Mississippi is already one of the states with the strictest abortion laws. It requires women to receive state-directed counseling, undergo a 24-hour waiting period, and have an ultrasound. Health insurance plans are also banned from covering the procedure except in cases of life endangerment, rape, or incest. Mississippi also has only one abortion provider to serve patients in the entire state, the Jackson Women's Health Center, which has constantly been under attack by anti-choice lawmakers.
"There's already numerous abortion restrictions in place, as well as logistical issues around being able to get into the one clinic in Mississippi, as well as the limitations placed on that clinic on to what point can they provide abortion services," Nash said. "We've already seen access extremely curtailed in Mississippi. This ban would have an additional impact should it go into effect."
Organizations such as NARAL Pro-Choice America condemned the legislation, pointing out that if it becomes law, it will be extremely harmful to women and families in Mississippi.
“There is no question that H.B. 1510 is a strategic move by the anti-choice movement to make Mississippi the first state where legal abortion is no longer accessible," communications director Kaylie Hanson Long said in a statement provided to Refinery29. "We know what happens when abortion is illegal or inaccessible: women are forced to travel out of state to get essential care, women who can’t afford to take time off of work or travel outside the state are left with nowhere to turn, and we know that when abortion is banned, the number of abortions doesn't go down, the number of deaths and injuries to women go up."
She added, "Women and families in Mississippi know that their ability to get ahead and have economic stability depends on their ability to plan their own families and control their own futures. NARAL members will not stand by as our basic freedoms are attacked, and we urge Governor Bryant to reject this bill."
Abortion rates have declined in recent years, but the procedure is still common. Research has shown that about one in four women will have an abortion by the age of 45. Some of the reasons why rates have gone down include factors such as better access to birth control and comprehensive sex ed. But many that follow an anti-choice agenda, like the Trump administration and many lawmakers across the U.S., have been chipping away at access to those too.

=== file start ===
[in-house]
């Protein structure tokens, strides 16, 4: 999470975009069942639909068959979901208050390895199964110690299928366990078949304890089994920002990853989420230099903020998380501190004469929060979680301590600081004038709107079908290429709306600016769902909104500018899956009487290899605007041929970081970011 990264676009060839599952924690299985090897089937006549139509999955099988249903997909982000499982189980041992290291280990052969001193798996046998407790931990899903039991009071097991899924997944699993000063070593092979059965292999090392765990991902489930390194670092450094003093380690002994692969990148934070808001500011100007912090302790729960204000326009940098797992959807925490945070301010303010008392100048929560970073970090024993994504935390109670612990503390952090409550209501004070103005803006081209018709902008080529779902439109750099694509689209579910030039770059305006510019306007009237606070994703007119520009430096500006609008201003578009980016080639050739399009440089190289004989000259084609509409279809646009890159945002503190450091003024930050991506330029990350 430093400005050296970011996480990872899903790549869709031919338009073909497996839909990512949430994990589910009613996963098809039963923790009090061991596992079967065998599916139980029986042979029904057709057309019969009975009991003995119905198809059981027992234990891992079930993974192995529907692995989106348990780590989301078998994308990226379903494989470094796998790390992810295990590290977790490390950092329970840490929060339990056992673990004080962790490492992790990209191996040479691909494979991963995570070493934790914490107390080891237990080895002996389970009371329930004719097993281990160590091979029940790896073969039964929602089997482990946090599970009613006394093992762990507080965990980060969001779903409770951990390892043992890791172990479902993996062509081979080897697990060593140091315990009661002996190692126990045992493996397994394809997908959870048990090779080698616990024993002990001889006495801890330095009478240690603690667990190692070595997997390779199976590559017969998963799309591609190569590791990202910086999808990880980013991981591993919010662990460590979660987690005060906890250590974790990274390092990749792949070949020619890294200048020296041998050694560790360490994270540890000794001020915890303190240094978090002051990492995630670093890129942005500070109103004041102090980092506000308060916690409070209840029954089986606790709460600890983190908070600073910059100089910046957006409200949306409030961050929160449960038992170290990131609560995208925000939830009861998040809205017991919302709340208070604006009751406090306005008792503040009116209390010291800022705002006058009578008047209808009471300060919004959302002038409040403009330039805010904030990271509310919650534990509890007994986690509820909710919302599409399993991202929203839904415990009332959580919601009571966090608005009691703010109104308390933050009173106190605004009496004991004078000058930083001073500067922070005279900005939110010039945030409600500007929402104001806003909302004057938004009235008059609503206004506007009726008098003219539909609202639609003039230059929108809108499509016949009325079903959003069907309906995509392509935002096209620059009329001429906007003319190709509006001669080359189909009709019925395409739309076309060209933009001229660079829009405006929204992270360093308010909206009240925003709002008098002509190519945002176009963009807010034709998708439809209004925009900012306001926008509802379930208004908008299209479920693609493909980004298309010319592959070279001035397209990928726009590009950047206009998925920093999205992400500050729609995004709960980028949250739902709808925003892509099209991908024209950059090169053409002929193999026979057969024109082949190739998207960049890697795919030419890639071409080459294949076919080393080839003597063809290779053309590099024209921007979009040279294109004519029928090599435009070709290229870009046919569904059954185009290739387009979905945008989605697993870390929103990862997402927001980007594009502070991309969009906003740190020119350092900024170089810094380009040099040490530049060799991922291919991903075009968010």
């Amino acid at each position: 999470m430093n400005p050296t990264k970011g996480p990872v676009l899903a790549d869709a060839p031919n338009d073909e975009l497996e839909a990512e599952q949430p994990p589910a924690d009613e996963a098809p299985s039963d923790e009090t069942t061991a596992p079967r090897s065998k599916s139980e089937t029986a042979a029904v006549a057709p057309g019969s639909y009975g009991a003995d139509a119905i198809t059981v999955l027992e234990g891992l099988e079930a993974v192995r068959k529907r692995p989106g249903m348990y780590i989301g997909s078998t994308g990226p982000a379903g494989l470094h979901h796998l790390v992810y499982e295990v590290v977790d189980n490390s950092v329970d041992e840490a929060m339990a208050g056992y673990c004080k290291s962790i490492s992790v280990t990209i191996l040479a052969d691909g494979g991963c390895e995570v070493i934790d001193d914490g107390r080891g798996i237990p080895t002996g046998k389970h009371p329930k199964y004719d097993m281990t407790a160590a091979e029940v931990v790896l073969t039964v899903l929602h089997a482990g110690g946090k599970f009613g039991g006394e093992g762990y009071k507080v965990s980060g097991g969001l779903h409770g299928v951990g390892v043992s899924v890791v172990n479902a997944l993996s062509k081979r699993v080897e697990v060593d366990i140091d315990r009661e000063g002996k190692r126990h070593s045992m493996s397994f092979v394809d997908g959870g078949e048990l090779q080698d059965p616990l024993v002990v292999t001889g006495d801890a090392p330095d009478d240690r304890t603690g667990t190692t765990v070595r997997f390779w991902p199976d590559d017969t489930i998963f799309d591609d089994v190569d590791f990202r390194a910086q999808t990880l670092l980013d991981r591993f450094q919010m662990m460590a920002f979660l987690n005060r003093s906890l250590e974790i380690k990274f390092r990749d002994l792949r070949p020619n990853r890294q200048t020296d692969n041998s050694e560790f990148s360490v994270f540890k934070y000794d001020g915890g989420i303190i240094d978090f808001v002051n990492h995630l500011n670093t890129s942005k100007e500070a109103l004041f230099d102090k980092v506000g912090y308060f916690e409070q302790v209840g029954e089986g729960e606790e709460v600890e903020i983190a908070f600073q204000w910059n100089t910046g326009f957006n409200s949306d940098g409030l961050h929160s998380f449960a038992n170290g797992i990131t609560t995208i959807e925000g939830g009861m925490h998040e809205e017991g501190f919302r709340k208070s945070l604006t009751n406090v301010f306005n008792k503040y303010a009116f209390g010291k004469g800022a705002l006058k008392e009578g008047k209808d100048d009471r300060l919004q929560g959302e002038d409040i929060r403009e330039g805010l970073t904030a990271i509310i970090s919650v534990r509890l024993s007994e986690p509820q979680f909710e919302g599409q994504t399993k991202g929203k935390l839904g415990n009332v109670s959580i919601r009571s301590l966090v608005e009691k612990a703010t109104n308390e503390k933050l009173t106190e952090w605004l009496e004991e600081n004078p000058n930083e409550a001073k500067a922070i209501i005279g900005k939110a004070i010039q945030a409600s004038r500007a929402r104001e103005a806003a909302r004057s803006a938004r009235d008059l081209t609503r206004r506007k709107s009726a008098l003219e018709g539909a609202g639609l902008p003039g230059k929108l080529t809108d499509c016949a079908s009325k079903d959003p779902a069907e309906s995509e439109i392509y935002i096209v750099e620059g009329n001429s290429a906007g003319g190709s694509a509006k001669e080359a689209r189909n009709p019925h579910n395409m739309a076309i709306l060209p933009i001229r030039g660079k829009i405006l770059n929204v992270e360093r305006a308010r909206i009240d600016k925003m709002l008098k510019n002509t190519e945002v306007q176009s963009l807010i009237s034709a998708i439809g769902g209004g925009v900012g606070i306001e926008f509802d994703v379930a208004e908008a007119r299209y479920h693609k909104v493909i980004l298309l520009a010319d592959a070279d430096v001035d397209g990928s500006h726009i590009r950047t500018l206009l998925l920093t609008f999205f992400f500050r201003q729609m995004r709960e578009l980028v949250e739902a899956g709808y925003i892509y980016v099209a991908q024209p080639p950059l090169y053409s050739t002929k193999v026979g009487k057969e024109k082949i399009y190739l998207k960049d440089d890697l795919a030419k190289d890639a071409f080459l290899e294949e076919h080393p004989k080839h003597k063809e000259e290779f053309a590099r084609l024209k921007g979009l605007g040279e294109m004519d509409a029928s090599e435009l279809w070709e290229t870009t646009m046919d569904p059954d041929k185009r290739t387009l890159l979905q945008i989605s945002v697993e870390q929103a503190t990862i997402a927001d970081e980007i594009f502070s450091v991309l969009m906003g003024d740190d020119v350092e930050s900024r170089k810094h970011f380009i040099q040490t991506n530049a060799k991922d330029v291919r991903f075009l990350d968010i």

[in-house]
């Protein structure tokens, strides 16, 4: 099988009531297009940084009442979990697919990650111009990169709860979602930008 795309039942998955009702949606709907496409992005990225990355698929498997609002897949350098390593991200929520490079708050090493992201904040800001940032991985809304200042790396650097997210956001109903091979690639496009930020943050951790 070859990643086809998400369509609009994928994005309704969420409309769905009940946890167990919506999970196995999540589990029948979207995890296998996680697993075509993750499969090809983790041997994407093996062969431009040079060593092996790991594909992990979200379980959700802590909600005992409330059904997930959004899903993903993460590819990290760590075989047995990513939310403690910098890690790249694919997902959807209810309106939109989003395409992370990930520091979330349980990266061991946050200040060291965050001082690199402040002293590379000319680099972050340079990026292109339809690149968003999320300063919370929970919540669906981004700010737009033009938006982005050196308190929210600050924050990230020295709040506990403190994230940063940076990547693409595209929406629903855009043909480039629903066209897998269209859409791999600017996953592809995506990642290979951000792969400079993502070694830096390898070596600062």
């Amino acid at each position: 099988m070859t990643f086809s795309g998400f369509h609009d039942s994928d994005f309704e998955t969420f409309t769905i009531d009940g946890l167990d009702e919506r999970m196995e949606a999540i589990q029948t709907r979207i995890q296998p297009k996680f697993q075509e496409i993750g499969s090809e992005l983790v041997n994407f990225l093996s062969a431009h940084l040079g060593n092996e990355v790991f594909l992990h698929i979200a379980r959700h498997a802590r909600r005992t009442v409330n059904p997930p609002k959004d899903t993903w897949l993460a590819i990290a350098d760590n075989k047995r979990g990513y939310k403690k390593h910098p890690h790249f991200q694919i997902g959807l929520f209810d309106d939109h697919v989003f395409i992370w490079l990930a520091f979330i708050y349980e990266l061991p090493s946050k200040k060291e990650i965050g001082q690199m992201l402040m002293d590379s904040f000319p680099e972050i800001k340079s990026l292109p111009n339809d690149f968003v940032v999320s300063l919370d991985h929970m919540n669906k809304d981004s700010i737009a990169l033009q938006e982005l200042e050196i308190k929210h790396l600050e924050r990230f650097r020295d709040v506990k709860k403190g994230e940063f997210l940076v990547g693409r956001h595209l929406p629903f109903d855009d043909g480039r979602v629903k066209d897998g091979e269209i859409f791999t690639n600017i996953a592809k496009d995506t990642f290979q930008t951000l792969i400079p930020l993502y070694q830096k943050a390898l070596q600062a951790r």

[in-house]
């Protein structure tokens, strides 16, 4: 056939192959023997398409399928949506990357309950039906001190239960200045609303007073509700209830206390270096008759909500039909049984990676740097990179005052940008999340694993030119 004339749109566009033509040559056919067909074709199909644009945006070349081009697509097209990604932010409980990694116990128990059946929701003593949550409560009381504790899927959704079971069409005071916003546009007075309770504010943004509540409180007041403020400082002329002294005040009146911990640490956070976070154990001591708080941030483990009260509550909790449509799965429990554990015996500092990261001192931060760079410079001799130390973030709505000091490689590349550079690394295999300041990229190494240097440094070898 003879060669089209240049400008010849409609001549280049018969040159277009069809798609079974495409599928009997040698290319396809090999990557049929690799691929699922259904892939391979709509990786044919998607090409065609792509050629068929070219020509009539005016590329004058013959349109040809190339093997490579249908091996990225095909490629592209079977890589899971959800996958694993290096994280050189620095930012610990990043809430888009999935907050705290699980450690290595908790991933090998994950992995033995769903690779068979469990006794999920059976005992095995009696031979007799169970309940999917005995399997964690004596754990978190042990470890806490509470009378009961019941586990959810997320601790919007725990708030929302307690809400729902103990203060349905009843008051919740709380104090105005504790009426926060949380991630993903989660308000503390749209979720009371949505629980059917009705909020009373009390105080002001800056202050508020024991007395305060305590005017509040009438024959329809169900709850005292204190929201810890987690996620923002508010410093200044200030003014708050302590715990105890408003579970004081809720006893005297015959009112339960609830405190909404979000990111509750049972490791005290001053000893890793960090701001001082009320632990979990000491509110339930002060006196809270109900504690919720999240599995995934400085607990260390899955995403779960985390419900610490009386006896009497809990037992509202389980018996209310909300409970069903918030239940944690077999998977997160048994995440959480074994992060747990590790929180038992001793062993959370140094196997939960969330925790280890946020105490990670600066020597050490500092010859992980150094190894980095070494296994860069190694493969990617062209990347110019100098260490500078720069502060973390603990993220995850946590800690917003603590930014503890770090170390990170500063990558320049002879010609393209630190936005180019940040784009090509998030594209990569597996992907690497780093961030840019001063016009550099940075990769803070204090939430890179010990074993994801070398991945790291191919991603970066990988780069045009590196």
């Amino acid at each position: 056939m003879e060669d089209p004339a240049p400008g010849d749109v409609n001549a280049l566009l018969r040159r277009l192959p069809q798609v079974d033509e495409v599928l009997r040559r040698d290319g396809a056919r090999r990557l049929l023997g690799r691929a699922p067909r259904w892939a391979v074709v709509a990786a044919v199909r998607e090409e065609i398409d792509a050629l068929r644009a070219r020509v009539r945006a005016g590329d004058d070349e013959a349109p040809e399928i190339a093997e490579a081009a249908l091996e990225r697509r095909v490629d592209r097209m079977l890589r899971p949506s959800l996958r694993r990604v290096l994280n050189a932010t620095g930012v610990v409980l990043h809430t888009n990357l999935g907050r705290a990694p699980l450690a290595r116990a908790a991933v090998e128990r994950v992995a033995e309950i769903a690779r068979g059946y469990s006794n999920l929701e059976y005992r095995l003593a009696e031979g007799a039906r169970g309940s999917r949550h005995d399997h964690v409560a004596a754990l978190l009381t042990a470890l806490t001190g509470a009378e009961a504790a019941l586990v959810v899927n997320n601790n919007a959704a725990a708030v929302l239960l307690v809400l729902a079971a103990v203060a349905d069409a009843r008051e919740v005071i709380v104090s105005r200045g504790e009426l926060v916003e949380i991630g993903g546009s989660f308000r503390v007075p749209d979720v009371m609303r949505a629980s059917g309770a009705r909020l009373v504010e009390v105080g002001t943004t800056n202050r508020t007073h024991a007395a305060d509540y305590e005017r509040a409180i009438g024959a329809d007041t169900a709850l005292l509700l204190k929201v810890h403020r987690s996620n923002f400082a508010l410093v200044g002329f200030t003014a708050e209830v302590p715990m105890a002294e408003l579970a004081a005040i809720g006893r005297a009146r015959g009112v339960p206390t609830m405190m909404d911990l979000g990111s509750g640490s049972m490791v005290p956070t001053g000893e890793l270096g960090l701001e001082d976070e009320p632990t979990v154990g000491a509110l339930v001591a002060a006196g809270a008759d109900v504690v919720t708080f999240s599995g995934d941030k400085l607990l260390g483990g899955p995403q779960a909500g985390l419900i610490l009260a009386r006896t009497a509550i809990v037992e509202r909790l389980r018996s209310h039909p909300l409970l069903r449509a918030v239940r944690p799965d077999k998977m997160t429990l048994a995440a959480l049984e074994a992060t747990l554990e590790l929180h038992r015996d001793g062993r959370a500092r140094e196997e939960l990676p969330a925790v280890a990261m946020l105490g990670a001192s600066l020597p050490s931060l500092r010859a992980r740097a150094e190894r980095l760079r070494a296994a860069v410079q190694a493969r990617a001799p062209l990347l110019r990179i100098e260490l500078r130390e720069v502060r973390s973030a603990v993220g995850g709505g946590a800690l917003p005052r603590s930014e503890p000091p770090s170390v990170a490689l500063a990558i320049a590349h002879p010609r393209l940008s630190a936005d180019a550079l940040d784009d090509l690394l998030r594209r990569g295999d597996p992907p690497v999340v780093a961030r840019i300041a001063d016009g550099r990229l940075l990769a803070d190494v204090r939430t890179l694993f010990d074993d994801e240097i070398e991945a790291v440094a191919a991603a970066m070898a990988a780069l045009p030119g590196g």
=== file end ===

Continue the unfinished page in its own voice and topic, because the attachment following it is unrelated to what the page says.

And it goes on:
"We've already seen access extremely curtailed in Mississippi. This ban would have an additional impact should it go into effect."

Elizabeth Nash, senior state issues manager at the Guttmacher Institute
For Dr. Daniel Grossman, a professor of obstetrics, gynecology and reproductive sciences at the University of California at San Francisco and director of Advancing New Standards in Reproductive Health, if lawmakers want to curb abortion at a later stage, they should make it easier for women to access care in the early stages of the pregnancy.
"If the legislators who are pushing for [a 20-week abortion ban] were serious about trying to reduce later abortion, they would do more work to improve access to early abortion," he told Refinery29 in January. "Once a woman has made up her mind about her decision to have an abortion, she should have access to that care as quickly as possible."
In 1992, the U.S. Supreme Court upheld a woman's right to choose an abortion before viability. (A fetus is typically not considered viable before the 20-week mark.) Since the ruling, bans before 20 weeks have been largely interpreted by the courts as unconstitutional. For example, in 2015 the Eighth U.S. Circuit Court of Appeals struck down a 12-week abortion ban in Arkansas.
Therefore, Mississippi's 15-week abortion ban is likely to face a legal challenge if it's signed into law. "This is a really unusual bill," Nash said. "We never seen anything like it before and it could really be a new trend."
She continued, "But we shouldn't be making political determinations about abortion. We should be letting medical care happen when it needs to happen."
This story was originally published at 3:36 p.m. It has since been updated to include a statement from NARAL Pro-Choice America.